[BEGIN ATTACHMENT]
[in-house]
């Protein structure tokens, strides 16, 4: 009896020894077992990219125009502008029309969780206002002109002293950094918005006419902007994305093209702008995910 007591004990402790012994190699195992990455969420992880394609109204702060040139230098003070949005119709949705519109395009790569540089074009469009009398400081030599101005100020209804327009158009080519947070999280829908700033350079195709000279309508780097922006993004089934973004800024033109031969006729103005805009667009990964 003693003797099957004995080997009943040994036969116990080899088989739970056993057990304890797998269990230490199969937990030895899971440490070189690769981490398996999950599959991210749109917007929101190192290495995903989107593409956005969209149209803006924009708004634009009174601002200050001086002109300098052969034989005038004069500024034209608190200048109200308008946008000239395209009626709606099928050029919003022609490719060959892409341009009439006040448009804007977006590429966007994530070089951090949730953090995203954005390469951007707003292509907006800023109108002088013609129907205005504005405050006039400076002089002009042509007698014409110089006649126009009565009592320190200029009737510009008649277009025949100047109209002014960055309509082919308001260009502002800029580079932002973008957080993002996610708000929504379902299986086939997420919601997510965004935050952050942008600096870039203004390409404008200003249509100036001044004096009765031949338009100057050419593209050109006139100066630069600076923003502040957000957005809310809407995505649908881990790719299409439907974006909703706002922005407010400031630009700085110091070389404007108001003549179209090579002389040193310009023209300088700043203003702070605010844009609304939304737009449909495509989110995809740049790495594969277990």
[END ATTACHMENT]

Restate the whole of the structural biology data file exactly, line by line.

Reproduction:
[in-house]
């Protein structure tokens, strides 16, 4: 009896020894077992990219125009502008029309969780206002002109002293950094918005006419902007994305093209702008995910 007591004990402790012994190699195992990455969420992880394609109204702060040139230098003070949005119709949705519109395009790569540089074009469009009398400081030599101005100020209804327009158009080519947070999280829908700033350079195709000279309508780097922006993004089934973004800024033109031969006729103005805009667009990964 003693003797099957004995080997009943040994036969116990080899088989739970056993057990304890797998269990230490199969937990030895899971440490070189690769981490398996999950599959991210749109917007929101190192290495995903989107593409956005969209149209803006924009708004634009009174601002200050001086002109300098052969034989005038004069500024034209608190200048109200308008946008000239395209009626709606099928050029919003022609490719060959892409341009009439006040448009804007977006590429966007994530070089951090949730953090995203954005390469951007707003292509907006800023109108002088013609129907205005504005405050006039400076002089002009042509007698014409110089006649126009009565009592320190200029009737510009008649277009025949100047109209002014960055309509082919308001260009502002800029580079932002973008957080993002996610708000929504379902299986086939997420919601997510965004935050952050942008600096870039203004390409404008200003249509100036001044004096009765031949338009100057050419593209050109006139100066630069600076923003502040957000957005809310809407995505649908881990790719299409439907974006909703706002922005407010400031630009700085110091070389404007108001003549179209090579002389040193310009023209300088700043203003702070605010844009609304939304737009449909495509989110995809740049790495594969277990």